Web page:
Actually, the budget for the house was supposed to be $US3100 and the original plans included “both roof and walls”. But the government agency cut costs by dispensing with walls. That way it could build more (wall-less) houses and publish fancier statistics in its annual report. There were no feasibility studies, and the funders “had no knowledge” about how to design cyclone-resistant housing. Transparency International notes that the families had already been pauperized by natural disasters and had no spare money for building walls.
Taking a step back, who decided who would get the (useless) houses? Well, a large committee of stakeholders compiled the beneficiary list — but it was then it was re-written by political insiders. One hopes, but cannot be confident, that no baksheesh was passed quietly under the table.
The main contractor let out the work to subbies for quick progress, but the subbies were accountable to no one about their materials, schedules and quality inspection. Unsurprisingly, their workmanship was ‘very poor’ and was followed by disintegration of plaster-work and collapsing roofs and basements. “The houses have now become a burden for their owners,” Transparency International says.
This wasn’t an isolated instance of climate-fund crazy constructions. The next project audited involved a Char-Mynka district dam and land reclamation, with total funding of $A9m.
The auditors found that the project had been chosen in the first place through “political consideration and emphasis on personal choice”. There was no environmental or social impact statement, nor were there consultations with locals. This led to blockages of a dozen wide and active water channels. The size of land to be reclaimed was left vague, and a protected forest conveniently disappeared from the project’s maps and blueprints. The project got under way minus the presence of any expert engineer, and because of poorly sited dredging, “the probability of breaking down of the dam is very high in the near future.”
The contractors quickly ran through about $3.5m in spending, “but there was no significant progress in the project”. Oversight of the money disappeared in the cracks between the local and district authorities.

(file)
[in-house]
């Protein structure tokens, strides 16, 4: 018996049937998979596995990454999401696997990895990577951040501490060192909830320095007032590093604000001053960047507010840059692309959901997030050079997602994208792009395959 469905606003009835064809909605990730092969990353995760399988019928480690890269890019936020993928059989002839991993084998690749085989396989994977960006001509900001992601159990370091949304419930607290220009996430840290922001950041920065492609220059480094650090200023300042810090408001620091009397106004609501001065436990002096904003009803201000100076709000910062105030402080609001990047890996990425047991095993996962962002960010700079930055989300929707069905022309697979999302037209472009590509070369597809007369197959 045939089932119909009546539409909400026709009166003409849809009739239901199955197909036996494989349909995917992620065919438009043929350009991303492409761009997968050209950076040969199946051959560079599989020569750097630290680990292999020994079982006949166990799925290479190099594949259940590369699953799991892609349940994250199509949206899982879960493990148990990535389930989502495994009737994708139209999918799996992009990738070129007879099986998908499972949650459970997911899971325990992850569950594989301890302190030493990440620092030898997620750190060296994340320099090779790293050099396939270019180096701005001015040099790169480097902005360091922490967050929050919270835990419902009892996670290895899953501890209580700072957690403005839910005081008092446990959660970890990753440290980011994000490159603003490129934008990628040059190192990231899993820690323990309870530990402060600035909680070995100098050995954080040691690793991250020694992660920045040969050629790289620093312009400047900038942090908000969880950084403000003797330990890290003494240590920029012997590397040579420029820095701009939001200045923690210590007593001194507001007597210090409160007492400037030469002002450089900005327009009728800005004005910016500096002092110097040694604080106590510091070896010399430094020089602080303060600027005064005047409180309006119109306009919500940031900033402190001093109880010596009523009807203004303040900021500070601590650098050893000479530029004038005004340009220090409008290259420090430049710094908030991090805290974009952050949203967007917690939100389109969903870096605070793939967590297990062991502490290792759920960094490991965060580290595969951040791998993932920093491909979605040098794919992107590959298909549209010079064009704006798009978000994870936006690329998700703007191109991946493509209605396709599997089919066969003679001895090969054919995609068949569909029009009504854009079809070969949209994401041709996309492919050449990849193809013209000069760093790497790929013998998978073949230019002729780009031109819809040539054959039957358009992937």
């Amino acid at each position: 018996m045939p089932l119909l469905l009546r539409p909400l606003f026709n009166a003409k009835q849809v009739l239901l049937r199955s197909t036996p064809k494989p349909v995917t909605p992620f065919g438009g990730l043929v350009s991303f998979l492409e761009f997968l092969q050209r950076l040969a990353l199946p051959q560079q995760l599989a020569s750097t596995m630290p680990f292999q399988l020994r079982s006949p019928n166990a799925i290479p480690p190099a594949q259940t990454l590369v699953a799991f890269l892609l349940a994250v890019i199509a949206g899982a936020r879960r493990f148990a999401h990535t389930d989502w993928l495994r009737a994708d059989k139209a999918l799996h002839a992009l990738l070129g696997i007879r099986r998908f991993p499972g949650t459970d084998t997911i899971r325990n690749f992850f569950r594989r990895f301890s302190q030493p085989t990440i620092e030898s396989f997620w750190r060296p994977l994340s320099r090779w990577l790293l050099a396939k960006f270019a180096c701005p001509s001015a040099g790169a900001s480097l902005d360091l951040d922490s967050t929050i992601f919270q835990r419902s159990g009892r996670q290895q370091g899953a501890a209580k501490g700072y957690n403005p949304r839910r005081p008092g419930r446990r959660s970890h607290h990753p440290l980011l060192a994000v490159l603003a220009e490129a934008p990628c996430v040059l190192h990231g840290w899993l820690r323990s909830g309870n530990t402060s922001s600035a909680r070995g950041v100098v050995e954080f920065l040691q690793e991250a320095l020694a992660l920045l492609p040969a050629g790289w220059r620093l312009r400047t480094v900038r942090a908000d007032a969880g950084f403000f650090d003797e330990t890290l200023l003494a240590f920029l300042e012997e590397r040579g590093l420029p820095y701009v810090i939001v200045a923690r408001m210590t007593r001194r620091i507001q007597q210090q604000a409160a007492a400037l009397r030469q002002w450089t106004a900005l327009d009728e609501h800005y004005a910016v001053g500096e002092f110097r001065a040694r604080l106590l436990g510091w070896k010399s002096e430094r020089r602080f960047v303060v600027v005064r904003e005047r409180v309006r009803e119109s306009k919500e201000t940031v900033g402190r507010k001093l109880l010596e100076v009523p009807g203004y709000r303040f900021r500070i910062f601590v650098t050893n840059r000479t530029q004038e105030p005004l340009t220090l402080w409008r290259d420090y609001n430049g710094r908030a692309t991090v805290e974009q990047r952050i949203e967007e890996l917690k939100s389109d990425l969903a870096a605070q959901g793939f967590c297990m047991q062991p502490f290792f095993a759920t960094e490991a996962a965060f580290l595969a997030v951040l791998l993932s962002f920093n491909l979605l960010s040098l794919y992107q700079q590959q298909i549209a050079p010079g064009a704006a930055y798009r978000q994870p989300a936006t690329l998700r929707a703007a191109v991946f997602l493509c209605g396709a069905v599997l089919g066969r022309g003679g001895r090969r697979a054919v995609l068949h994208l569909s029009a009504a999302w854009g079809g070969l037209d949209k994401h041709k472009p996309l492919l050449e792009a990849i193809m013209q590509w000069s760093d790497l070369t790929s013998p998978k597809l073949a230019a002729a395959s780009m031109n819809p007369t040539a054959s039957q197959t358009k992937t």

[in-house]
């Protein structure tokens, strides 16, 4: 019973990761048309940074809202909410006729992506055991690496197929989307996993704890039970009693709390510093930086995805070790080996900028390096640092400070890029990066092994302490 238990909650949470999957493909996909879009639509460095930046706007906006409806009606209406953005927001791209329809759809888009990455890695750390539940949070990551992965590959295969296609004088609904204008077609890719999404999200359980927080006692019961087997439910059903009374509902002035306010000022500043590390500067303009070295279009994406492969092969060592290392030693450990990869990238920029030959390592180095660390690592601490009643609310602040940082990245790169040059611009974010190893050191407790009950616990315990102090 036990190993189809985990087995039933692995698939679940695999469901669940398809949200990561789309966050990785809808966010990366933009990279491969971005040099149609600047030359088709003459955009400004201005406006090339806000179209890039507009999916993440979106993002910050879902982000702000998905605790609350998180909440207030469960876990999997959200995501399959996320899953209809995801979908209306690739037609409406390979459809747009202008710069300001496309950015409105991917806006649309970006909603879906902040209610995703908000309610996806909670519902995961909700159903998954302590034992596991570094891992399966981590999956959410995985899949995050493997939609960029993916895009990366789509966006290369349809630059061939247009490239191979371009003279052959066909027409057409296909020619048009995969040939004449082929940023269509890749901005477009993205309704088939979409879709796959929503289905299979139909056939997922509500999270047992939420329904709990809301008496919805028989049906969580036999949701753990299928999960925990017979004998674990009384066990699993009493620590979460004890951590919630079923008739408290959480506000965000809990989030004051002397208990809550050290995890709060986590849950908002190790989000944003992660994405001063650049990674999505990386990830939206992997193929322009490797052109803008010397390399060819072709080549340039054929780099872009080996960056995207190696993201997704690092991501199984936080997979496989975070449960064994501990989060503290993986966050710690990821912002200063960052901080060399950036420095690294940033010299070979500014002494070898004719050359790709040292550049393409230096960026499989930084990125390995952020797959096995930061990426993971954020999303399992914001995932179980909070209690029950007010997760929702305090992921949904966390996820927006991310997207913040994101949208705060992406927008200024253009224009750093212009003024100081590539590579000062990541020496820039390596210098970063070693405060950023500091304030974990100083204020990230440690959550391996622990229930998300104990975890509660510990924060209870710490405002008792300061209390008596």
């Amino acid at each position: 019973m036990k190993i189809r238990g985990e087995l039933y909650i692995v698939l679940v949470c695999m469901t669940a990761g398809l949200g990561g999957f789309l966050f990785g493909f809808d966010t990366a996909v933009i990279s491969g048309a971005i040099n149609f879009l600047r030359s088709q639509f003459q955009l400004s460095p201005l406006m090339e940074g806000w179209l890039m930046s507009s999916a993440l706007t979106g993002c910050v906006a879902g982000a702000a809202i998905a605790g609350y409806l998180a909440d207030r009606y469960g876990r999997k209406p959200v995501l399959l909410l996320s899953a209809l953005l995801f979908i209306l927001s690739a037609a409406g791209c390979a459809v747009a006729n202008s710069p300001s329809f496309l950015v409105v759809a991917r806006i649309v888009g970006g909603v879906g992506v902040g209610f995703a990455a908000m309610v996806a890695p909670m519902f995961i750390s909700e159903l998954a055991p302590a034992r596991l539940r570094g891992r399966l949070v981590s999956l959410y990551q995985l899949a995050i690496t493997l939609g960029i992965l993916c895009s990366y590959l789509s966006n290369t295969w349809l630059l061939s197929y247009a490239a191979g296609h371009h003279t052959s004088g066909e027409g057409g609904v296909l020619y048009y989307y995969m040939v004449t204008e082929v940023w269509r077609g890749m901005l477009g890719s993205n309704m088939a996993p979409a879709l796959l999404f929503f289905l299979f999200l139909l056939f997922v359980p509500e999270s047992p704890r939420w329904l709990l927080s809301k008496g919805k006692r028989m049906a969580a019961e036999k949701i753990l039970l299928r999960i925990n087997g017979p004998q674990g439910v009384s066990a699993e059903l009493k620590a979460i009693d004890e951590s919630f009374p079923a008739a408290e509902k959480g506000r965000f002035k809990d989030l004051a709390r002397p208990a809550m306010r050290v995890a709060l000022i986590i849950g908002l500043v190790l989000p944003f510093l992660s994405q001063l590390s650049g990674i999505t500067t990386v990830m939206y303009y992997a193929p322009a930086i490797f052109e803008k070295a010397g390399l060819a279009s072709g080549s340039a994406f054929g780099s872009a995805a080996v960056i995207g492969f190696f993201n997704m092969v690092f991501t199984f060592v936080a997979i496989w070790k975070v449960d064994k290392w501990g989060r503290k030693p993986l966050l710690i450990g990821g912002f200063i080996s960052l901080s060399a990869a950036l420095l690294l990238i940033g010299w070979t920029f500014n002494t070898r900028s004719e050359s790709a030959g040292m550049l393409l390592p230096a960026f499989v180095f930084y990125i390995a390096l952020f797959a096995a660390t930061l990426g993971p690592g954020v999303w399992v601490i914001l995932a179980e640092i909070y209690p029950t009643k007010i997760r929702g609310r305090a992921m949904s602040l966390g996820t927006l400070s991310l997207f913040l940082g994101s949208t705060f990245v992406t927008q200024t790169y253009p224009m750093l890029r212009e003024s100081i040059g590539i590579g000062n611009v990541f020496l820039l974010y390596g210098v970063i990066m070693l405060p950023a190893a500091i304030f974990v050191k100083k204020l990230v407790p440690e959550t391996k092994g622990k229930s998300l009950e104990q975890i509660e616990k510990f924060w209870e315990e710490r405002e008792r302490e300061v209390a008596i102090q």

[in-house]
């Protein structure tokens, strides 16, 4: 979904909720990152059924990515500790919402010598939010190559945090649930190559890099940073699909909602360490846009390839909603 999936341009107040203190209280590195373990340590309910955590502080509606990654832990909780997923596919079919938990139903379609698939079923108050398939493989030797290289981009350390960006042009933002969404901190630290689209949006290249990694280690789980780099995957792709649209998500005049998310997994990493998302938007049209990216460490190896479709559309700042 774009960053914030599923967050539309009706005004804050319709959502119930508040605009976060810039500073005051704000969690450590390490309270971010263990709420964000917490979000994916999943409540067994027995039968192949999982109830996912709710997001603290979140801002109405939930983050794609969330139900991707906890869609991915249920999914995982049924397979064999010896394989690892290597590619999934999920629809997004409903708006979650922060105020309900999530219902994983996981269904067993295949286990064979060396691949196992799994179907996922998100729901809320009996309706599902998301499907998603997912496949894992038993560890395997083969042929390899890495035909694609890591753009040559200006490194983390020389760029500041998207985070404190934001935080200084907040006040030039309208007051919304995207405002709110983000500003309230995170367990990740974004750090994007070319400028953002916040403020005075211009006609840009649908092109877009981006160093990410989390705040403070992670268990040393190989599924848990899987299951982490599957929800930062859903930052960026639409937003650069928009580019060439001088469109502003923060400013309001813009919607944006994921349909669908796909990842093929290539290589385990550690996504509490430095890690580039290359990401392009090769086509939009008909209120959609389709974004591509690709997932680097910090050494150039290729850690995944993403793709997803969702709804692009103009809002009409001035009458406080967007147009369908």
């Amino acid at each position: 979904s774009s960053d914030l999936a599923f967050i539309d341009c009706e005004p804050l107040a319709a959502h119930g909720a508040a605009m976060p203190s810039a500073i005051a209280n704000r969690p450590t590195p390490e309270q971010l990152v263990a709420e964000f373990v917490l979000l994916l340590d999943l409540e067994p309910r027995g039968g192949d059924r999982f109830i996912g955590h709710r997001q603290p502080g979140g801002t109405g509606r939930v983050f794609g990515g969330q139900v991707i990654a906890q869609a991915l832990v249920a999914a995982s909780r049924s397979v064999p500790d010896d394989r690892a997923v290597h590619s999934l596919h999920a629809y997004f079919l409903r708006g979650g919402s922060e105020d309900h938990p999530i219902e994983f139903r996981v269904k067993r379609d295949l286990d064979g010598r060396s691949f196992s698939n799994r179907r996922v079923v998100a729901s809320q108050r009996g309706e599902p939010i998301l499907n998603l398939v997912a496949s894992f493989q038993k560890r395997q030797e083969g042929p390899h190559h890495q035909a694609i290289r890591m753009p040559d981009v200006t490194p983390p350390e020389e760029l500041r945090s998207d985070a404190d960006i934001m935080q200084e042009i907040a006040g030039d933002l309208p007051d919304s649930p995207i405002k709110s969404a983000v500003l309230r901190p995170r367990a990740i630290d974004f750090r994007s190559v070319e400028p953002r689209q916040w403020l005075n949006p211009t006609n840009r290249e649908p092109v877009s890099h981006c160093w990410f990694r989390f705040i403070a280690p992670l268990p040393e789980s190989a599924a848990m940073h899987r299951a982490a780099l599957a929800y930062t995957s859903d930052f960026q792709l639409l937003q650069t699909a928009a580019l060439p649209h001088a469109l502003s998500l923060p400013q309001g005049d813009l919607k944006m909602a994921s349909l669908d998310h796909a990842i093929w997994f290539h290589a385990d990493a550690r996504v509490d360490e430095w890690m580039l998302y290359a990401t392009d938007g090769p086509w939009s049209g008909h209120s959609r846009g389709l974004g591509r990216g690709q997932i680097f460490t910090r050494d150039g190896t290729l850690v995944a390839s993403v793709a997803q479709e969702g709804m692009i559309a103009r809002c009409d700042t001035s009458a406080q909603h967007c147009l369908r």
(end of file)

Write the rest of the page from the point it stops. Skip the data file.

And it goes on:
Mid-way through the project the Water Board suddenly issued a permit to cut down 30,000 trees at the protected forest, creating a fight with the local forest authority. This fight held the project up so that it got caught by the wet season. The auditors concluded, “The future of the project is uncertain. In this circumstance, question can be raised about the accountability of [the climate fund] authority in approving such project.”
A third project was Forest Department tree planting on coastal embankments, with a budget of about $A2m. Some of the assigned land had been leased away by other officials and used by shrimp farmers; some land was occupied by squatters and other communities; and some land was useless. The forest officials lost interest because they had no funds to actually visit the site.
However awful such projects areon the ground, they are enveloped in glorious clouds of bureaucratic prose. The three cited were among those programmed for
- Food security, social protection and health
- Comprehensive disaster management
- Research and knowledge management
- Mitigation and low carbon development
- Capacity building and institutional strengthening for climate funding”.
The Bangladesh government injected $US300m into its climate trust, with two-thirds for projects, and the rest “supposed to be used” for emergency response and collaboration with non-government organisations (NGOs). The audit’s wording suggests skepticism, borne out when disbursements to NGOs were stopped because of corrupt selection processes and “huge criticisms and protests by the media”. The number of central government officials – a mere five or six — monitoring 63 projects nationally worth $US150m would fit in a telephone booth.